Martha Lee 1

MARTHA LEE

EXECUTIVE DIRECTOR

Martha Lee has been intrinsically involved in leadership development throughout her 35-year career supporting emerging and seasoned leaders in finding and following their passions.
For the past 12 years, Martha has been the founding executive director of the Kellogg Fellows Leadership Alliance (KFLA), a diverse network of 1600 leaders from 53 countries selected by the W. K. Kellogg Foundation over the span of 30 years because they all had a passion to make a difference. This network of Kellogg Fellows are committed to positive change and giving back to their communities.

KFLA works to provide opportunities to the Fellows to join resources with others to take action on issues of growing importance that make a lasting differences in communities. It also serves as a gathering place for incubation and innovation of ideas, providing a space to renew Fellows’ capacity to be present, strengthen their ability to be fearless, gain greater clarity, and bring them together to discover their combined capacity for service, a service that ripples outward through collaborative partnerships.

Since 2002, KFLA has held numerous forums and conferences, produced leadership publications, and seeded leadership efforts across the globe resulting in an internationally recognized network known for its keen ability of connecting Fellows’ leadership and technical expertise with others in an effort to expand their capacity to serve those in need.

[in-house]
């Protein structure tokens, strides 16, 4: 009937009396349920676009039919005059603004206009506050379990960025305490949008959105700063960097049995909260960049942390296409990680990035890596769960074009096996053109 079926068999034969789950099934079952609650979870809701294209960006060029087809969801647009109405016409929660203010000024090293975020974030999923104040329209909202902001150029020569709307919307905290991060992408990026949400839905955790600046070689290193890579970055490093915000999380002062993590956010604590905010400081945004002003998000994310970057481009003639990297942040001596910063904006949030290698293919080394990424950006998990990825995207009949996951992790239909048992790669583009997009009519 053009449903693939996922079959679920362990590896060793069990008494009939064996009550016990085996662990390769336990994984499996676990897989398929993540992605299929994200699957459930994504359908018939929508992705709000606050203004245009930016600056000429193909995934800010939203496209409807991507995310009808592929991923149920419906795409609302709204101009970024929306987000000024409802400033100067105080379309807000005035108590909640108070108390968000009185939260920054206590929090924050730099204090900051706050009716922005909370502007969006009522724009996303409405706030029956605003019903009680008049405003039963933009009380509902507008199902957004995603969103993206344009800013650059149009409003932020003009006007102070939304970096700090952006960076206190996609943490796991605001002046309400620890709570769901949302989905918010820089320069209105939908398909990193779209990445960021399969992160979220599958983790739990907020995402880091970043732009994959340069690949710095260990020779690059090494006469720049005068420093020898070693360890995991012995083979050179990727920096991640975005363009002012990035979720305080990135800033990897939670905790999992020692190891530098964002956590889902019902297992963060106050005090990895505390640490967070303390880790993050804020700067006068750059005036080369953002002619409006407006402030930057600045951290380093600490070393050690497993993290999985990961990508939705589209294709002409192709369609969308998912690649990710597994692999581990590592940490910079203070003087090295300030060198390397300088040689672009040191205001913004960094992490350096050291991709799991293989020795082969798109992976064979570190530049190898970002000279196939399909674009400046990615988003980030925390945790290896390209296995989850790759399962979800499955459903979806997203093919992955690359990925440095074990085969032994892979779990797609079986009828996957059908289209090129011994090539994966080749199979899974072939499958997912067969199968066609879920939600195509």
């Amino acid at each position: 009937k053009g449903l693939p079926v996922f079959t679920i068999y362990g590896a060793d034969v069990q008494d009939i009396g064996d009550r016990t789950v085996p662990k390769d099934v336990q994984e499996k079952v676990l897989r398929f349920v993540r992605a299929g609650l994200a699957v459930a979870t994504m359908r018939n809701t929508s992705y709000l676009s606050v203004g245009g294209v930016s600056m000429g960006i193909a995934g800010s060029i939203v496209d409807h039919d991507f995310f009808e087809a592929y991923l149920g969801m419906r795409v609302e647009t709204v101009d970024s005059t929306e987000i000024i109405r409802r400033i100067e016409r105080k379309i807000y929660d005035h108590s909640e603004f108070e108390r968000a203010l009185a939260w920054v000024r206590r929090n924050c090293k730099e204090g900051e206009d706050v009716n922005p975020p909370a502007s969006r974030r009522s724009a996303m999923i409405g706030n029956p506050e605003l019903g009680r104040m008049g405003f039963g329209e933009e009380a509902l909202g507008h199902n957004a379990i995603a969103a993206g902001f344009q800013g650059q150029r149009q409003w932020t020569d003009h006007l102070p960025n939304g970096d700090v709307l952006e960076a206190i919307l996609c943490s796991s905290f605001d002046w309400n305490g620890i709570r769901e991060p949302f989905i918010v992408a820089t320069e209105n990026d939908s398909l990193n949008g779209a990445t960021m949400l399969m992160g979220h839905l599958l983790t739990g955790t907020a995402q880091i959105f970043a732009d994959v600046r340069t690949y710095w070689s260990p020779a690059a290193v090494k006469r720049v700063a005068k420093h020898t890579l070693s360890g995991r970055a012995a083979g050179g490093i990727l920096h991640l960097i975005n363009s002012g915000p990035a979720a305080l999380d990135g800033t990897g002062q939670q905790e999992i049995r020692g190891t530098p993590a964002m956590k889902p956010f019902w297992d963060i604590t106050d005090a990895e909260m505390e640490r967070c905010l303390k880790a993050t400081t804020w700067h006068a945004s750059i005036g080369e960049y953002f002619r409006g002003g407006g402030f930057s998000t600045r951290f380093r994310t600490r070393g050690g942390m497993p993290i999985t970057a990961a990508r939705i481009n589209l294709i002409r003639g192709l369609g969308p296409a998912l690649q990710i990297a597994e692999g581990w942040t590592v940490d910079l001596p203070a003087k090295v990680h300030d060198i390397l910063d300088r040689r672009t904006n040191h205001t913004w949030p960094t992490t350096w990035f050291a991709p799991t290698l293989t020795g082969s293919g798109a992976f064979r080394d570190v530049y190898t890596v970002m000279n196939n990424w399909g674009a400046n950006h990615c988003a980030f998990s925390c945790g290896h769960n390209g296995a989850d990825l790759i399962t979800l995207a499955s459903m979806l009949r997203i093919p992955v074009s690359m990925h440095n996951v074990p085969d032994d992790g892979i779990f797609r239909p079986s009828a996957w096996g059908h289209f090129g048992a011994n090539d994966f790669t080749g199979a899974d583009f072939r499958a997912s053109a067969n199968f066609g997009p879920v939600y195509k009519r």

During her Kellogg fellowship, Martha founded and held the position of president/CEO of the Asian Pacific American Leadership Institute (APAWLI). She founded APAWLI because of the belief that Asian American and Pacific Islander women should be at leadership tables; enhancing and enriching their skills and their understanding of leading in a culturally centered way, owning their power as AAPI women. During her 10-year tenure with the organization, she worked with the Gallup Organization to publish a study with data collected by Gallup on the strengths and talents of AAPI women leaders.

Opportunities to serve as program officer and manager for the Denver Community Foundation, program director for the National Hispana Leadership Institute, project manager for the Mile High United Way, and executive director of the Asian American Foundation of Colorado prepared her path to serve as a change agent.

 
 
 
Brenda Sears

BRENDA WILLIAMS-SEARS

DIRECTOR OF PROGRAMS

Brenda believes everyone should have access to quality education, jobs, safety, housing, nutritious food, health care, civil rights and a clean environment. She likes work that allows her to partner with people working to make the world more equitable and just. Having always been drawn to stories of good trumping evil – stories like The X-Men and The Hunger Games – she has always sought out roles that allow her to fulfill her desire to lead through service.

She has been honored to work with groups working on eliminating the school to prison pipeline, expanding renters’ rights, and changing institutional policies to be more inclusive. She has worked with hospitals, medical schools, professional societies, health departments, health insurance companies, business leaders, policy makers, and community members to develop several culturally competent health promotion initiatives. Other achievements include developing an advocacy funding initiative which created space for average everyday people to participate in the decisions that impact their lives and placing second in the office hula-hoop contest.